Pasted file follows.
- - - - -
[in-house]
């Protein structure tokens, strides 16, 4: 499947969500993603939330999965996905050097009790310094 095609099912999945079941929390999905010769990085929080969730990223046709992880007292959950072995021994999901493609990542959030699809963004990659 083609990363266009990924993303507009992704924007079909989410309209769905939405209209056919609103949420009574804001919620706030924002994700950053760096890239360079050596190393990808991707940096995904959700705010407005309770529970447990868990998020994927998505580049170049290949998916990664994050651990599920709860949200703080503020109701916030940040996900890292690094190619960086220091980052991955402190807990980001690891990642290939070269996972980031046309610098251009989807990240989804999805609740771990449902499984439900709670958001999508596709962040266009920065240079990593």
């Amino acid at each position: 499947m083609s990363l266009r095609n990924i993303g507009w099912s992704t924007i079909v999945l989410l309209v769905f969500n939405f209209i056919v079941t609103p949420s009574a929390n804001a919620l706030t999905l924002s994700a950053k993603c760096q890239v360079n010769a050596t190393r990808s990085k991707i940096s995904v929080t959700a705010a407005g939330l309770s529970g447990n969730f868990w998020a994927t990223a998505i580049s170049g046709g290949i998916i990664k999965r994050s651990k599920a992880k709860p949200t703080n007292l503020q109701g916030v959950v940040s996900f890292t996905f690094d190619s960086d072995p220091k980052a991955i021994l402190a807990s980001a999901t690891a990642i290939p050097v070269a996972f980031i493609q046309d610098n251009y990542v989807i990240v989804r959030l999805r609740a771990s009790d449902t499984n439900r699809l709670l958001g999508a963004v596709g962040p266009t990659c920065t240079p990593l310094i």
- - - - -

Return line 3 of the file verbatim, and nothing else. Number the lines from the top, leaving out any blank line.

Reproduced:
């Amino acid at each position: 499947m083609s990363l266009r095609n990924i993303g507009w099912s992704t924007i079909v999945l989410l309209v769905f969500n939405f209209i056919v079941t609103p949420s009574a929390n804001a919620l706030t999905l924002s994700a950053k993603c760096q890239v360079n010769a050596t190393r990808s990085k991707i940096s995904v929080t959700a705010a407005g939330l309770s529970g447990n969730f868990w998020a994927t990223a998505i580049s170049g046709g290949i998916i990664k999965r994050s651990k599920a992880k709860p949200t703080n007292l503020q109701g916030v959950v940040s996900f890292t996905f690094d190619s960086d072995p220091k980052a991955i021994l402190a807990s980001a999901t690891a990642i290939p050097v070269a996972f980031i493609q046309d610098n251009y990542v989807i990240v989804r959030l999805r609740a771990s009790d449902t499984n439900r699809l709670l958001g999508a963004v596709g962040p266009t990659c920065t240079p990593l310094i």